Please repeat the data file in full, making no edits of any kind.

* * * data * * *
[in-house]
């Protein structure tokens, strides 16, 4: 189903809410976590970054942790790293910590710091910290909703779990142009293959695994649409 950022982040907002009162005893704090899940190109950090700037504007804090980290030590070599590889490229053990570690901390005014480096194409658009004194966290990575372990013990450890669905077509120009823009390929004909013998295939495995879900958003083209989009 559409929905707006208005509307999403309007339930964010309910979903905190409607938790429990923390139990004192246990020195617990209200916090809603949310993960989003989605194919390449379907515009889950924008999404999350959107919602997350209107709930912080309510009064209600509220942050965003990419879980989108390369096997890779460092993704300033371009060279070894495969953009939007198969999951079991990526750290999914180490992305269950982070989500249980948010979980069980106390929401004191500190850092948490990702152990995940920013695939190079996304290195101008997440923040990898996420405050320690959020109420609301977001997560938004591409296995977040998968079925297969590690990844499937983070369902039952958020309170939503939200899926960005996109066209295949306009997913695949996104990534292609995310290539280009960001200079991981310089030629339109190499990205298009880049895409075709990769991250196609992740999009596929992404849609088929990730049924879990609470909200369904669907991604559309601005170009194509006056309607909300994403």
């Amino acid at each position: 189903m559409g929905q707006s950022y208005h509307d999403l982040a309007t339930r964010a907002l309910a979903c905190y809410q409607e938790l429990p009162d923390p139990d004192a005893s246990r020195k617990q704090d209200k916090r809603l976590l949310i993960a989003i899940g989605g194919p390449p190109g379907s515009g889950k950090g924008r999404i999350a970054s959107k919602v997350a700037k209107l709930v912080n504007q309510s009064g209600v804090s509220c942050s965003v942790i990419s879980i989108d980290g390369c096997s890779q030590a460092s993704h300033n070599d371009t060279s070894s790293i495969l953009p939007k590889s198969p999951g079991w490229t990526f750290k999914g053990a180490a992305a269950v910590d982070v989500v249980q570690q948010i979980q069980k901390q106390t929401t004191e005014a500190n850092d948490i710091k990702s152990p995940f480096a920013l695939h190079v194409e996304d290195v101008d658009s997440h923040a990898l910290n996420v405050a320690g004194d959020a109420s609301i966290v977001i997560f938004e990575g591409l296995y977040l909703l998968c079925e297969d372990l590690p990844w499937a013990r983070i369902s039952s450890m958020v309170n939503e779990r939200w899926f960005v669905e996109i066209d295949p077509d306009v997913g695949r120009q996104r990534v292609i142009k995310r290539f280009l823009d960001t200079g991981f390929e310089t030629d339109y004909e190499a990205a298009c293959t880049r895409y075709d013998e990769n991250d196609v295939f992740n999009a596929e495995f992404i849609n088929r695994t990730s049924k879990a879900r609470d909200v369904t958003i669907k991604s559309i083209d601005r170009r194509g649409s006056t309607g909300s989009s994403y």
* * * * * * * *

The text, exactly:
[in-house]
């Protein structure tokens, strides 16, 4: 189903809410976590970054942790790293910590710091910290909703779990142009293959695994649409 950022982040907002009162005893704090899940190109950090700037504007804090980290030590070599590889490229053990570690901390005014480096194409658009004194966290990575372990013990450890669905077509120009823009390929004909013998295939495995879900958003083209989009 559409929905707006208005509307999403309007339930964010309910979903905190409607938790429990923390139990004192246990020195617990209200916090809603949310993960989003989605194919390449379907515009889950924008999404999350959107919602997350209107709930912080309510009064209600509220942050965003990419879980989108390369096997890779460092993704300033371009060279070894495969953009939007198969999951079991990526750290999914180490992305269950982070989500249980948010979980069980106390929401004191500190850092948490990702152990995940920013695939190079996304290195101008997440923040990898996420405050320690959020109420609301977001997560938004591409296995977040998968079925297969590690990844499937983070369902039952958020309170939503939200899926960005996109066209295949306009997913695949996104990534292609995310290539280009960001200079991981310089030629339109190499990205298009880049895409075709990769991250196609992740999009596929992404849609088929990730049924879990609470909200369904669907991604559309601005170009194509006056309607909300994403």
């Amino acid at each position: 189903m559409g929905q707006s950022y208005h509307d999403l982040a309007t339930r964010a907002l309910a979903c905190y809410q409607e938790l429990p009162d923390p139990d004192a005893s246990r020195k617990q704090d209200k916090r809603l976590l949310i993960a989003i899940g989605g194919p390449p190109g379907s515009g889950k950090g924008r999404i999350a970054s959107k919602v997350a700037k209107l709930v912080n504007q309510s009064g209600v804090s509220c942050s965003v942790i990419s879980i989108d980290g390369c096997s890779q030590a460092s993704h300033n070599d371009t060279s070894s790293i495969l953009p939007k590889s198969p999951g079991w490229t990526f750290k999914g053990a180490a992305a269950v910590d982070v989500v249980q570690q948010i979980q069980k901390q106390t929401t004191e005014a500190n850092d948490i710091k990702s152990p995940f480096a920013l695939h190079v194409e996304d290195v101008d658009s997440h923040a990898l910290n996420v405050a320690g004194d959020a109420s609301i966290v977001i997560f938004e990575g591409l296995y977040l909703l998968c079925e297969d372990l590690p990844w499937a013990r983070i369902s039952s450890m958020v309170n939503e779990r939200w899926f960005v669905e996109i066209d295949p077509d306009v997913g695949r120009q996104r990534v292609i142009k995310r290539f280009l823009d960001t200079g991981f390929e310089t030629d339109y004909e190499a990205a298009c293959t880049r895409y075709d013998e990769n991250d196609v295939f992740n999009a596929e495995f992404i849609n088929r695994t990730s049924k879990a879900r609470d909200v369904t958003i669907k991604s559309i083209d601005r170009r194509g649409s006056t309607g909300s989009s994403y």